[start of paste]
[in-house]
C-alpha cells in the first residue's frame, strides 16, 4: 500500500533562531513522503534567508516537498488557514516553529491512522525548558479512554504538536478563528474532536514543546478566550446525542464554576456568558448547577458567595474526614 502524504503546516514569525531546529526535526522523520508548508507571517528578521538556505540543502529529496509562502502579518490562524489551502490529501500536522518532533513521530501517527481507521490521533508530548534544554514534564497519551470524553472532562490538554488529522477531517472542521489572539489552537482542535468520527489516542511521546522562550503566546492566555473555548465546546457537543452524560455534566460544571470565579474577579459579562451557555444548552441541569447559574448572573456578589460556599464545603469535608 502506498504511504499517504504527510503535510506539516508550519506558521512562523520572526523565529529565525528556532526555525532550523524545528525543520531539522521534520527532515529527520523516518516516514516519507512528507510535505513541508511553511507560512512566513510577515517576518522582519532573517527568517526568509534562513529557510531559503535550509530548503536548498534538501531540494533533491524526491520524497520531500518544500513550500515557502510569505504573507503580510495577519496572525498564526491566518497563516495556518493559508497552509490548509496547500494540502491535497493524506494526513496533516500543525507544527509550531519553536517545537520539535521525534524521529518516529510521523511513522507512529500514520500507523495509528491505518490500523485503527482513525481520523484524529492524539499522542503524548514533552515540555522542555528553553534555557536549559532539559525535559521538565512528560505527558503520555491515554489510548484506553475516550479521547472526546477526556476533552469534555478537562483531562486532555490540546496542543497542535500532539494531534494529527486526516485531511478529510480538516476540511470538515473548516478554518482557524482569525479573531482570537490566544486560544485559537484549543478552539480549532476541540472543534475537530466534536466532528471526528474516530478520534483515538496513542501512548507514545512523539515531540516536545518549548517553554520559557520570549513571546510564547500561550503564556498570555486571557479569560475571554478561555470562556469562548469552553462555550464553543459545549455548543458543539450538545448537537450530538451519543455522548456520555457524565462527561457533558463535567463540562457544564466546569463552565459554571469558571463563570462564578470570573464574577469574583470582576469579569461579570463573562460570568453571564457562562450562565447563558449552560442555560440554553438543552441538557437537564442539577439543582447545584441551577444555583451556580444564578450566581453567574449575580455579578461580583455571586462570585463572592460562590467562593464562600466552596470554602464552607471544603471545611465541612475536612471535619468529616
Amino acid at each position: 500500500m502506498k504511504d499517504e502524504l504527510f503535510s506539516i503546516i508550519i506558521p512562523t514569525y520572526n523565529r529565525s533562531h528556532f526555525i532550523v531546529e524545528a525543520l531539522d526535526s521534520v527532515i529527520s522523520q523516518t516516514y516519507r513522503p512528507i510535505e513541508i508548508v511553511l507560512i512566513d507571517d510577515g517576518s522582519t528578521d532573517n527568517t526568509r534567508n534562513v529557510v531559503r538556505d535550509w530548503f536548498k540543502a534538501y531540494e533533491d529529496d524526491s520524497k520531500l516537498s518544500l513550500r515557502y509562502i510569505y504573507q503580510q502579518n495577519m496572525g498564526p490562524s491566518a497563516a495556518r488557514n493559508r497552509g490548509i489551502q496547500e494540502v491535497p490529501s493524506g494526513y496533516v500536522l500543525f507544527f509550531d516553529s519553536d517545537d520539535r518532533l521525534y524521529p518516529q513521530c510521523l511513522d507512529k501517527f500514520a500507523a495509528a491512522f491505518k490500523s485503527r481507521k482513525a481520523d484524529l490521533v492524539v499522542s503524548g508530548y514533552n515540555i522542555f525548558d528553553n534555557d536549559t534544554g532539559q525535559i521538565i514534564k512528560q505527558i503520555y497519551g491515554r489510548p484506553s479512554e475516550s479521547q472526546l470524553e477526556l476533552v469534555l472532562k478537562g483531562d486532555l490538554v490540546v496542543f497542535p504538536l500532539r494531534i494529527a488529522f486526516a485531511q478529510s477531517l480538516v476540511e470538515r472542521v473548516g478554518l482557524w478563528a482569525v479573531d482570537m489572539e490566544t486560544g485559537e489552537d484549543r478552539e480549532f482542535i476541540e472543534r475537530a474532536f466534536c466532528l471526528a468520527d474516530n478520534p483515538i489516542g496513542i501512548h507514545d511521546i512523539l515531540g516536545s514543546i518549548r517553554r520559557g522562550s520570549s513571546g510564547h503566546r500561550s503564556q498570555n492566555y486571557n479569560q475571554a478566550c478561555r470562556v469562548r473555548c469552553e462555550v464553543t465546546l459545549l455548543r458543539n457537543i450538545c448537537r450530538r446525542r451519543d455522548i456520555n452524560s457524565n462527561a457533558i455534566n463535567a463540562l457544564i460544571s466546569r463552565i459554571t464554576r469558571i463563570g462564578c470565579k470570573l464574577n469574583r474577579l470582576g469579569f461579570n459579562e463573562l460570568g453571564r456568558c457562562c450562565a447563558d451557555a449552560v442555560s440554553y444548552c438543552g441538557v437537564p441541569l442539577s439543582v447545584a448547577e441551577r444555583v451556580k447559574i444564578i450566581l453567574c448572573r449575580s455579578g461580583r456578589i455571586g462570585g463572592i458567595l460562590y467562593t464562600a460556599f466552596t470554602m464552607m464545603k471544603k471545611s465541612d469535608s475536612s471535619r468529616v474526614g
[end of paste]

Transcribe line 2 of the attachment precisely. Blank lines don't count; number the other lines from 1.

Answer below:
C-alpha cells in the first residue's frame, strides 16, 4: 500500500533562531513522503534567508516537498488557514516553529491512522525548558479512554504538536478563528474532536514543546478566550446525542464554576456568558448547577458567595474526614 502524504503546516514569525531546529526535526522523520508548508507571517528578521538556505540543502529529496509562502502579518490562524489551502490529501500536522518532533513521530501517527481507521490521533508530548534544554514534564497519551470524553472532562490538554488529522477531517472542521489572539489552537482542535468520527489516542511521546522562550503566546492566555473555548465546546457537543452524560455534566460544571470565579474577579459579562451557555444548552441541569447559574448572573456578589460556599464545603469535608 502506498504511504499517504504527510503535510506539516508550519506558521512562523520572526523565529529565525528556532526555525532550523524545528525543520531539522521534520527532515529527520523516518516516514516519507512528507510535505513541508511553511507560512512566513510577515517576518522582519532573517527568517526568509534562513529557510531559503535550509530548503536548498534538501531540494533533491524526491520524497520531500518544500513550500515557502510569505504573507503580510495577519496572525498564526491566518497563516495556518493559508497552509490548509496547500494540502491535497493524506494526513496533516500543525507544527509550531519553536517545537520539535521525534524521529518516529510521523511513522507512529500514520500507523495509528491505518490500523485503527482513525481520523484524529492524539499522542503524548514533552515540555522542555528553553534555557536549559532539559525535559521538565512528560505527558503520555491515554489510548484506553475516550479521547472526546477526556476533552469534555478537562483531562486532555490540546496542543497542535500532539494531534494529527486526516485531511478529510480538516476540511470538515473548516478554518482557524482569525479573531482570537490566544486560544485559537484549543478552539480549532476541540472543534475537530466534536466532528471526528474516530478520534483515538496513542501512548507514545512523539515531540516536545518549548517553554520559557520570549513571546510564547500561550503564556498570555486571557479569560475571554478561555470562556469562548469552553462555550464553543459545549455548543458543539450538545448537537450530538451519543455522548456520555457524565462527561457533558463535567463540562457544564466546569463552565459554571469558571463563570462564578470570573464574577469574583470582576469579569461579570463573562460570568453571564457562562450562565447563558449552560442555560440554553438543552441538557437537564442539577439543582447545584441551577444555583451556580444564578450566581453567574449575580455579578461580583455571586462570585463572592460562590467562593464562600466552596470554602464552607471544603471545611465541612475536612471535619468529616